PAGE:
The act of cultural genocide was reported August 13, 2015.
A key component to cultural genocide is displacing icons and symbols.
The displacement of Western culture is genocide. That is made evident by ongoing efforts to remove flags, statues, and images of our culture's heroes.
The Confederate flag has been stigmatized as racist. Statues of historical figures are removed from public view. Holidays honoring national heroes are displaced. More recently we've learned that images of Andrew Jackson and Alexander Hamilton will be displaced on our currency.
Raphael Lemkin, who coined the term genocide in 1943, explained:
Generally speaking, genocide does not necessarily mean the immediate destruction of a nation, except when accomplished by mass killings of all members of a nation. It is intended rather to signify a coordinated plan of different actions aiming at the destruction of essential foundations of the life of national groups, with the aim of annihilating the groups themselves. The objectives of such a plan would be the disintegration of the political and social institutions, of culture, language, national feelings, religion, and the economic existence of national groups, and the destruction of the personal security, liberty, health, dignity, and even the lives of the individuals belonging to such groups.Remove not the ancient landmark, which thy fathers have set. -- Proverbs 22:28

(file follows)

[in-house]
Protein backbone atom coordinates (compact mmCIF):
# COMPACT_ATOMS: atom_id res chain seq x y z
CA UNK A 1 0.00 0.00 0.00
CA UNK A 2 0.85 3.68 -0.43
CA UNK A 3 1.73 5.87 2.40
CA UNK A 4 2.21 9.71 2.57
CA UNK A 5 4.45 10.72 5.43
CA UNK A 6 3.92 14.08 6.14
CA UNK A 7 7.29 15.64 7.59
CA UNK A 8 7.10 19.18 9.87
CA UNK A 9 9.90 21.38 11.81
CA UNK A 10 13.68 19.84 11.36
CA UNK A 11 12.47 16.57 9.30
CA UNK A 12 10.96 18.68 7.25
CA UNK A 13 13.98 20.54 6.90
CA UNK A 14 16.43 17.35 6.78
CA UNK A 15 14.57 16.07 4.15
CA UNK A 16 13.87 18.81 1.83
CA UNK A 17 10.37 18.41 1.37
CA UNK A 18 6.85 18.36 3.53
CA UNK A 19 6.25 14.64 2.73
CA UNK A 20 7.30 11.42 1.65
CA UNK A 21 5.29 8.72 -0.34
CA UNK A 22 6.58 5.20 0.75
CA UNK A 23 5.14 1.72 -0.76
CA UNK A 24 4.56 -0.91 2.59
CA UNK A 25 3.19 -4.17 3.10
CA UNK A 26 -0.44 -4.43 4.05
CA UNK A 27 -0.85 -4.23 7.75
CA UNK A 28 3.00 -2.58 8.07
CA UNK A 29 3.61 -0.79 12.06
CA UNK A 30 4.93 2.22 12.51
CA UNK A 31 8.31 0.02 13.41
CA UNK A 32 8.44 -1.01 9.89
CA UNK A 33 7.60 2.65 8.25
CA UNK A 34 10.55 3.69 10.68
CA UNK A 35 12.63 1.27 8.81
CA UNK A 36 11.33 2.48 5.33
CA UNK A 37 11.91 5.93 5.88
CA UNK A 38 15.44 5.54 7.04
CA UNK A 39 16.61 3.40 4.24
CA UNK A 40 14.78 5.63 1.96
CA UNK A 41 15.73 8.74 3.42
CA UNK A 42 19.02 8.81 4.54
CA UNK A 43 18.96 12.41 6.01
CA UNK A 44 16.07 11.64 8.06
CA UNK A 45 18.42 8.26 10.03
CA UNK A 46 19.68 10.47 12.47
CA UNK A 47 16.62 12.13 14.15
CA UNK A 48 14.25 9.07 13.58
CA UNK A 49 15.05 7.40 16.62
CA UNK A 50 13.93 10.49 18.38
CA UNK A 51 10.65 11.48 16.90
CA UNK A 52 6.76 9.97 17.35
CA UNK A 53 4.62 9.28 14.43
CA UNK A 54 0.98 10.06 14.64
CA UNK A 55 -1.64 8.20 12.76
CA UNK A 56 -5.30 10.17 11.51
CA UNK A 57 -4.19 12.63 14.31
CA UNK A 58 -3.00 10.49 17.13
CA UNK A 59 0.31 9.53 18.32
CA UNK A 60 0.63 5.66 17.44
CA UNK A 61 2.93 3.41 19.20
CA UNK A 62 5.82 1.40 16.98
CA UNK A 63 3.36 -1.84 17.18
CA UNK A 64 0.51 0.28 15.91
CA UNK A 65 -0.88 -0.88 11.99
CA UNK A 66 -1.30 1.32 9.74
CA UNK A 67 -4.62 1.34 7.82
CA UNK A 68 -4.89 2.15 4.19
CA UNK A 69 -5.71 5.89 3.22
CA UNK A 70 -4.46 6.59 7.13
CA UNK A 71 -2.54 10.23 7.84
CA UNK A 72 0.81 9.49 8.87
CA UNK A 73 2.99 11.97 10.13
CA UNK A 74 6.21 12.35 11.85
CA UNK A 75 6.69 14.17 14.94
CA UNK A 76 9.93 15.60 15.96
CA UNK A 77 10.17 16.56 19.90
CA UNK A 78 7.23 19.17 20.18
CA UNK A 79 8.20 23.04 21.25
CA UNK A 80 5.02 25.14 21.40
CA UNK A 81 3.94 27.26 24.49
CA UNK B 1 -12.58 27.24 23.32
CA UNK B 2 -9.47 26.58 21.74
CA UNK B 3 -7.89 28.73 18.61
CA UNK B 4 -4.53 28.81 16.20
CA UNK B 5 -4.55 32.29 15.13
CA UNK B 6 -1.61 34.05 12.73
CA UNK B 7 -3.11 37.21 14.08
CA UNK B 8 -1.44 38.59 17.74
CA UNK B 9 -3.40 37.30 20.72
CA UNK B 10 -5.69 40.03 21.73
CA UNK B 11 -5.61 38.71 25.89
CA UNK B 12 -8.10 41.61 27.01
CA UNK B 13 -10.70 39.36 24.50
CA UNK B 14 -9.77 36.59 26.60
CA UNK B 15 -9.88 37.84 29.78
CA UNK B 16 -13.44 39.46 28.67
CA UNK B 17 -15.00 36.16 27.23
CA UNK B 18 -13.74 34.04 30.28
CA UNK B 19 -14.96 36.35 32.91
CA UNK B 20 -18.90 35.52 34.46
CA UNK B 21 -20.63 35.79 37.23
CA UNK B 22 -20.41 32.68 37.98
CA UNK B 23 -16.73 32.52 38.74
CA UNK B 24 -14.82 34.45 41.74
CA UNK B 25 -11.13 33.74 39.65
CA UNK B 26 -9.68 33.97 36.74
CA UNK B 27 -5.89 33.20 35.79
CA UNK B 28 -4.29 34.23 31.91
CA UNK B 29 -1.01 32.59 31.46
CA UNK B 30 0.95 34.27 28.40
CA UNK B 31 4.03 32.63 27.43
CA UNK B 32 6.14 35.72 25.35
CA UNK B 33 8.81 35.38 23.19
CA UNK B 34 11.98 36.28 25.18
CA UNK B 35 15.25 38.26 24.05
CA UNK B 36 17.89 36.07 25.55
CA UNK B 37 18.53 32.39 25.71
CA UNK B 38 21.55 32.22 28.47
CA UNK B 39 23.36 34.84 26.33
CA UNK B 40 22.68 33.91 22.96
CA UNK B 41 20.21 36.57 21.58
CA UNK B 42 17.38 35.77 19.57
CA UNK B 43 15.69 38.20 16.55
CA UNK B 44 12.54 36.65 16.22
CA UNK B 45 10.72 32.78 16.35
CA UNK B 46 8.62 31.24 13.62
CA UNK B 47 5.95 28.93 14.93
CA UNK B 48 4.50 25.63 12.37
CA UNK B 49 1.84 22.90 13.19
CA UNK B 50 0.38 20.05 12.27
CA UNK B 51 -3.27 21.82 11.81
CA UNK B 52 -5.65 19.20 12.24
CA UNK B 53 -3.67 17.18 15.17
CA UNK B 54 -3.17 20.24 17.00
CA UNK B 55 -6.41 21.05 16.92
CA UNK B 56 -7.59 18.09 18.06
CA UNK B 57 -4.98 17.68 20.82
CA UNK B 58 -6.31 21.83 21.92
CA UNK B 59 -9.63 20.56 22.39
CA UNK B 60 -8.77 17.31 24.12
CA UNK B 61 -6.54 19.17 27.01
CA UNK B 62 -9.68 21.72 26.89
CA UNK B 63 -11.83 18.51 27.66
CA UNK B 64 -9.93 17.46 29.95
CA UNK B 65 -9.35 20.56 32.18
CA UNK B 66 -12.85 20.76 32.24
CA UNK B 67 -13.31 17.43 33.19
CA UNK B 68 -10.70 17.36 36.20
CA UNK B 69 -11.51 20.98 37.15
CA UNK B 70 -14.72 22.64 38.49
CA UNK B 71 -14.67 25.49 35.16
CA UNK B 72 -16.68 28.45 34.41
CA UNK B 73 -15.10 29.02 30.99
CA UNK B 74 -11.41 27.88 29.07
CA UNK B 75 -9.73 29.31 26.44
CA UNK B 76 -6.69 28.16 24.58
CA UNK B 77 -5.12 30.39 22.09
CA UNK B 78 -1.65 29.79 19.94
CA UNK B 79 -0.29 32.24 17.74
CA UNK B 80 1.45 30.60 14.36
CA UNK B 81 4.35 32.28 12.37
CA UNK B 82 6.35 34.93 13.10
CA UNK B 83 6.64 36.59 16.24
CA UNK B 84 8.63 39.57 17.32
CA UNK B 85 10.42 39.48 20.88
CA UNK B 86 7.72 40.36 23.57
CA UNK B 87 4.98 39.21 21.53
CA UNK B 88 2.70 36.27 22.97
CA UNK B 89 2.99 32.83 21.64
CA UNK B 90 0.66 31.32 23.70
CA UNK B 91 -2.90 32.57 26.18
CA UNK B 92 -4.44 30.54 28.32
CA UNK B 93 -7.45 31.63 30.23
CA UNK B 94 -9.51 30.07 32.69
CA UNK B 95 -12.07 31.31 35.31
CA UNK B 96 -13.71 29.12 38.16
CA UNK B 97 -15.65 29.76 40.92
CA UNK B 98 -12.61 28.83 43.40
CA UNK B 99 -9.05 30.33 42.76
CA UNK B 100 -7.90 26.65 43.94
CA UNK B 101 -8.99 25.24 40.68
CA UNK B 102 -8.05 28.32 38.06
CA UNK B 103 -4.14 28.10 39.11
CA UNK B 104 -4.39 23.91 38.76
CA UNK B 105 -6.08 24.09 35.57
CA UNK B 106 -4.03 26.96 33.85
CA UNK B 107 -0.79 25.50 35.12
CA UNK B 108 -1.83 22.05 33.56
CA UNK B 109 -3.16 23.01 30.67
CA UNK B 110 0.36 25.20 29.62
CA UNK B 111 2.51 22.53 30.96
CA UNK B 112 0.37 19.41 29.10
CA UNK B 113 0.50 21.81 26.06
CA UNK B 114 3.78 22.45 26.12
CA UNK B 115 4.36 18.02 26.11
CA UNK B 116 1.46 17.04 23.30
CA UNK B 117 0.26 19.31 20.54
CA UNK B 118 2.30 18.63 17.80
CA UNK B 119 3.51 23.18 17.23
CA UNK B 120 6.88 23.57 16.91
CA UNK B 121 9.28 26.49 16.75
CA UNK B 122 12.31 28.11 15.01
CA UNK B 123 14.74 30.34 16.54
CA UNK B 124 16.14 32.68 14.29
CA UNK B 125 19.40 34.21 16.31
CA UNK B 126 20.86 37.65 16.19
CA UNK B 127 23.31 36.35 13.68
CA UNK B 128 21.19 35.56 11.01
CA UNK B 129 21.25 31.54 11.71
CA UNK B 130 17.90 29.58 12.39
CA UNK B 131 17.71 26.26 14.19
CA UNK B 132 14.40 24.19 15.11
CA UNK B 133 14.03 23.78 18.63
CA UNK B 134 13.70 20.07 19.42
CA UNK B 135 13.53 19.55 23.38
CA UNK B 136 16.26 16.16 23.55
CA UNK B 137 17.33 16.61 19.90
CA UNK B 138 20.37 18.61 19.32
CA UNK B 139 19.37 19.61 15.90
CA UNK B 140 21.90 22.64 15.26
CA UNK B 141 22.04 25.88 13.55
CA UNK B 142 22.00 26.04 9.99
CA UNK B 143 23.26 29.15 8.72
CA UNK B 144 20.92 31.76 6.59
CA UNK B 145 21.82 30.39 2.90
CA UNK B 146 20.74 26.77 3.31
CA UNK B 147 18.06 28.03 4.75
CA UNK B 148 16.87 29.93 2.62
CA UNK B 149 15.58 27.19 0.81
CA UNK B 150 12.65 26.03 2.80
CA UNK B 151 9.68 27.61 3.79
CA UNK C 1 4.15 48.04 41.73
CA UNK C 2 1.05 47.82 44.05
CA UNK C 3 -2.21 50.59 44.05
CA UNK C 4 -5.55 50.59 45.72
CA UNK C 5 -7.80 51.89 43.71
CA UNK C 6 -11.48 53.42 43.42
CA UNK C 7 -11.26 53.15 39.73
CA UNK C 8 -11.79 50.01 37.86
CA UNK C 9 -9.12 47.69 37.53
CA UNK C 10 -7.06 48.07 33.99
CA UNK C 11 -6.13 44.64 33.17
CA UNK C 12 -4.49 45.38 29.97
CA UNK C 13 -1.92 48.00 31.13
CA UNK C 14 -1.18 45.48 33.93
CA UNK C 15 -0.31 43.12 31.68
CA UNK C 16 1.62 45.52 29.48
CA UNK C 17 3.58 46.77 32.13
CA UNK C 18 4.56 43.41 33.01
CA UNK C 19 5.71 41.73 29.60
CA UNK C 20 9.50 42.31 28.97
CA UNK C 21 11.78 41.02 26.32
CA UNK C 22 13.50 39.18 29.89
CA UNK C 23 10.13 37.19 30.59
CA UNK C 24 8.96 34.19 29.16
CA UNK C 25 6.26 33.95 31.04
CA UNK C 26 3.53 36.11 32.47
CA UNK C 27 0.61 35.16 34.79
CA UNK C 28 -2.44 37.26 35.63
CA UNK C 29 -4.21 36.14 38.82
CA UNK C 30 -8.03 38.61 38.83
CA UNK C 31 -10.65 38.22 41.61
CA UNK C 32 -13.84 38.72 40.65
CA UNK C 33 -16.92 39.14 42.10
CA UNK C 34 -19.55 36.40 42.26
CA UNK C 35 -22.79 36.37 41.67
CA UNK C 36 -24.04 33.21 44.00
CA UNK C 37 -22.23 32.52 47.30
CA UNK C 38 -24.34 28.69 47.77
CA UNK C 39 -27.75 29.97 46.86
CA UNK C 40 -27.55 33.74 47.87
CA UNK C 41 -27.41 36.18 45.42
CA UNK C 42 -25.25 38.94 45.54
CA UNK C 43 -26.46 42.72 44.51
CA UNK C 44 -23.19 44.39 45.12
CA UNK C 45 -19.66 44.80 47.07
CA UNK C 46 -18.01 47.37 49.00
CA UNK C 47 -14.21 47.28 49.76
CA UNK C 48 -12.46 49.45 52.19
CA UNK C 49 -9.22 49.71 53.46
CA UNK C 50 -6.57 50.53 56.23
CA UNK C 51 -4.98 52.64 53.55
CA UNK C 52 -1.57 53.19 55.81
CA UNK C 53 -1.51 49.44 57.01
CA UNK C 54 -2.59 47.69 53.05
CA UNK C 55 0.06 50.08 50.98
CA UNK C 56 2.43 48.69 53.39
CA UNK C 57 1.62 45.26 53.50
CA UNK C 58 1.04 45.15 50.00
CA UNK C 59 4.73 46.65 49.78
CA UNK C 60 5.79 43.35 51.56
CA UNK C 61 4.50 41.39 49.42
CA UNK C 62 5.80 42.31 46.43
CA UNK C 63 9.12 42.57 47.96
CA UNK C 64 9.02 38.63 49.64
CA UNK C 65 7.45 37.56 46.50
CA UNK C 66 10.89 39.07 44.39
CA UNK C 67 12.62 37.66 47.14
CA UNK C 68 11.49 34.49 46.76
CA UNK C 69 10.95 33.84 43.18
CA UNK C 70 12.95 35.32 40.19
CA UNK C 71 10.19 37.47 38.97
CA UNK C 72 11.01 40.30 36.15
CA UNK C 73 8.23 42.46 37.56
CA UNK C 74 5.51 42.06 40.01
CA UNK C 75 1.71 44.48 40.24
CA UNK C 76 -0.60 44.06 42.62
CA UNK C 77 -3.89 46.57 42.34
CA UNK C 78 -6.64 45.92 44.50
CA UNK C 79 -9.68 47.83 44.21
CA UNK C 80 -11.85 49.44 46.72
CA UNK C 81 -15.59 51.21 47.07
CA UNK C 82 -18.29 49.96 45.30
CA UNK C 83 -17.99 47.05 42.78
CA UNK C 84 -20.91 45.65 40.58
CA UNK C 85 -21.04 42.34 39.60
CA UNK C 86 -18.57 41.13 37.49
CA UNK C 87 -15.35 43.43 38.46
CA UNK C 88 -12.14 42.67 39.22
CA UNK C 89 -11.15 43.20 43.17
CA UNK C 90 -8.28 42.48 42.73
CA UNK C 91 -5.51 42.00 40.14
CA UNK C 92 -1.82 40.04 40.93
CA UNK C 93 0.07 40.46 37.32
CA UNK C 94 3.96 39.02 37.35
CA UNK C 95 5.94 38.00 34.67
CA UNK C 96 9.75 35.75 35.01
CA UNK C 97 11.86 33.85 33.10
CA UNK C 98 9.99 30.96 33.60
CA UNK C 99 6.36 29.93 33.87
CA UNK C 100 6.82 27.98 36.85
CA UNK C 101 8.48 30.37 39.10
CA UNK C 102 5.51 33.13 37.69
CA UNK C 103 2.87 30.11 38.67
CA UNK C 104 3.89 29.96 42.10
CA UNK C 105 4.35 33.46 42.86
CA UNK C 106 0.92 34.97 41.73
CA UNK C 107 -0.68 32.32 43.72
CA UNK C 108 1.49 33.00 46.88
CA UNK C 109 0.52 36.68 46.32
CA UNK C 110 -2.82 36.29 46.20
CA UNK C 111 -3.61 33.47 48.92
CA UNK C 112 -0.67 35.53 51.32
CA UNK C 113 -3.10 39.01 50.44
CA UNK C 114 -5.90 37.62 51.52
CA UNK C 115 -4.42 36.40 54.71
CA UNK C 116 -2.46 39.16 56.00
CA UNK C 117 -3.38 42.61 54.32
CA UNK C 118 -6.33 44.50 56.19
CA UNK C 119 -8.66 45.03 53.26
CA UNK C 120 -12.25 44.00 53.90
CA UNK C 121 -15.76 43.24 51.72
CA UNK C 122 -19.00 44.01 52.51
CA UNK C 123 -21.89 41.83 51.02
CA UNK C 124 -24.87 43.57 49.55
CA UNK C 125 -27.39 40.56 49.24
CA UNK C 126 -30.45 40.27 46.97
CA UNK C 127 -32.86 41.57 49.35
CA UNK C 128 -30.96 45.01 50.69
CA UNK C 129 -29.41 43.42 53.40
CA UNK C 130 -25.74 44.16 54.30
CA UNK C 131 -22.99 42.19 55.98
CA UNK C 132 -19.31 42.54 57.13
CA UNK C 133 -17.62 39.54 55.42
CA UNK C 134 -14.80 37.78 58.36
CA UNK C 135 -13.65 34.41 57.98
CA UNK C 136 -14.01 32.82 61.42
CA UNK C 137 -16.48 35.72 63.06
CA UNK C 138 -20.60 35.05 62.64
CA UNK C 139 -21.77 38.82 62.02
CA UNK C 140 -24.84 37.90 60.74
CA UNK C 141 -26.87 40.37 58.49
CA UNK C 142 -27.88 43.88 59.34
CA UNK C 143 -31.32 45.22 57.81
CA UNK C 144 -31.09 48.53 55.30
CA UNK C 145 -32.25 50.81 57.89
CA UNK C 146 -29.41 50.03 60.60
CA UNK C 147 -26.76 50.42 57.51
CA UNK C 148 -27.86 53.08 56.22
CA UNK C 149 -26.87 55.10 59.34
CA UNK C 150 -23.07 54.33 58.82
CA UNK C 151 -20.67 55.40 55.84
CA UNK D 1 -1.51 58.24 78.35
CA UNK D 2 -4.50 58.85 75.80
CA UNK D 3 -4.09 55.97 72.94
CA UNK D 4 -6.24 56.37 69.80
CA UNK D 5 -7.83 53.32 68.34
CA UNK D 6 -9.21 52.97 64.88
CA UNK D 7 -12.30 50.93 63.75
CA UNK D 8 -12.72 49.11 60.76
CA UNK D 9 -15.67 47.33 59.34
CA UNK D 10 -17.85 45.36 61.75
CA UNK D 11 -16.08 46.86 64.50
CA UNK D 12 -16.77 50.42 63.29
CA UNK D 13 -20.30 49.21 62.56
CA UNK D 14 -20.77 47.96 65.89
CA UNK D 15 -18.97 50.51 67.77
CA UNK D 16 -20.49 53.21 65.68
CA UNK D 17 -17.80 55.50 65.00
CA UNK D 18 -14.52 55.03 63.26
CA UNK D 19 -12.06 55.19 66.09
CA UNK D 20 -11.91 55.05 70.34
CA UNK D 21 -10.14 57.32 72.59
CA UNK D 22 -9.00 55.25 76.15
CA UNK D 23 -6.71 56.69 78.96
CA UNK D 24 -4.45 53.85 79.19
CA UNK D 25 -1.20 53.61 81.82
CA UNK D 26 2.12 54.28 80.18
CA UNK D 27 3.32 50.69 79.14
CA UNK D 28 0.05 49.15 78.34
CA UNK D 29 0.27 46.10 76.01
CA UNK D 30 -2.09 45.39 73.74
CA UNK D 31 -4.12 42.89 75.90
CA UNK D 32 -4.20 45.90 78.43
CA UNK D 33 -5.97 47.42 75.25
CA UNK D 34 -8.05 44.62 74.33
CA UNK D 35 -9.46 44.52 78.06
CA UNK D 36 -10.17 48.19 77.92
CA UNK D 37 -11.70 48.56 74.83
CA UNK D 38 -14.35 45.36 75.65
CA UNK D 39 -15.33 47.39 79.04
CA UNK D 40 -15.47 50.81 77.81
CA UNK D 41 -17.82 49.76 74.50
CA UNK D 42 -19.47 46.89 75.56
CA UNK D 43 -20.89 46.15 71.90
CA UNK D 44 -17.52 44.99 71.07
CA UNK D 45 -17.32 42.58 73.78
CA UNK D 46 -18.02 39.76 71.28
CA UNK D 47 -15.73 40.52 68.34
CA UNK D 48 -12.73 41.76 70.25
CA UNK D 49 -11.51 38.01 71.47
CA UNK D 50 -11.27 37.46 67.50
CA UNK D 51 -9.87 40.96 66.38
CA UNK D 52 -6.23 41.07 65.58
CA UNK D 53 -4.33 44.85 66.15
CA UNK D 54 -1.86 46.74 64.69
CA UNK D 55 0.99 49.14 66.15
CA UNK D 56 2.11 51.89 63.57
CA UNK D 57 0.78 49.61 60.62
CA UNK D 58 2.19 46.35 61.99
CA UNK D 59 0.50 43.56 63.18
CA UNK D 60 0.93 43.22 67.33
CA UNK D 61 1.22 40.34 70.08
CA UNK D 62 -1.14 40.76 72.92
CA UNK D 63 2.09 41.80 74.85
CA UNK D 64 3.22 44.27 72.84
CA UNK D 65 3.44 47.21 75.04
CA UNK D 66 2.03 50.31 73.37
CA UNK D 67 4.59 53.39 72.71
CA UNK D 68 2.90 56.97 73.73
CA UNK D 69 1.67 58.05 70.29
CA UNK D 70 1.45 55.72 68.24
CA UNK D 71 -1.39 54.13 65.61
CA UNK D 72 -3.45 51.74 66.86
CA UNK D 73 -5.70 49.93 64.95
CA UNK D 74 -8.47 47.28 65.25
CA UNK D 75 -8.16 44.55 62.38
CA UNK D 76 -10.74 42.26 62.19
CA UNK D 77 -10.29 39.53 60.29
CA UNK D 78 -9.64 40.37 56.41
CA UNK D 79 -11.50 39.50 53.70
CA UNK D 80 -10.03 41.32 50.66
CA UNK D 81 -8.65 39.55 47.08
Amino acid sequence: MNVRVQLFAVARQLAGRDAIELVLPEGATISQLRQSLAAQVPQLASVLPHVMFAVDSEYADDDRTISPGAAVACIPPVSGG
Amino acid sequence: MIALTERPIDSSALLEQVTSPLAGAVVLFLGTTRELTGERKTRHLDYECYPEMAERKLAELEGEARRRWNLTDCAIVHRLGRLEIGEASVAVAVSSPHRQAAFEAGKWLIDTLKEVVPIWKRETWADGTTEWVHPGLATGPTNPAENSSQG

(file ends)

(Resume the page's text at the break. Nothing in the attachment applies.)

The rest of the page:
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The Jefferson Davis statue on UT’s Main Mall will be relocated to the Dolph Briscoe Center for American History, UT President Gregory Fenves announced Thursday.
Following a task force’s recommendations to relocate some or all of the statues, Fenves said the Davis statue would be better placed in an educational exhibit at the Briscoe Center.
“While every historical figure leaves a mixed legacy, I believe Jefferson Davis is in a separate category, and that it is not in the university’s best interest to continue commemorating him on our Main Mall,” Fenves said in an email to the University community. “Davis had few ties to Texas; he played a unique role in the history of the American South that is best explained and understood through an educational exhibit.”
The Woodrow Wilson statue, which is currently placed near the Davis statue, will be relocated elsewhere on campus to “maintain symmetry.” The other statues with Confederate ties on campus — Robert E. Lee, Albert Sidney Johnston and John H. Reagan — will remain on the mall.
University spokesman Gary Susswein said the Davis and Wilson statues could be removed from the mall as soon as this weekend.
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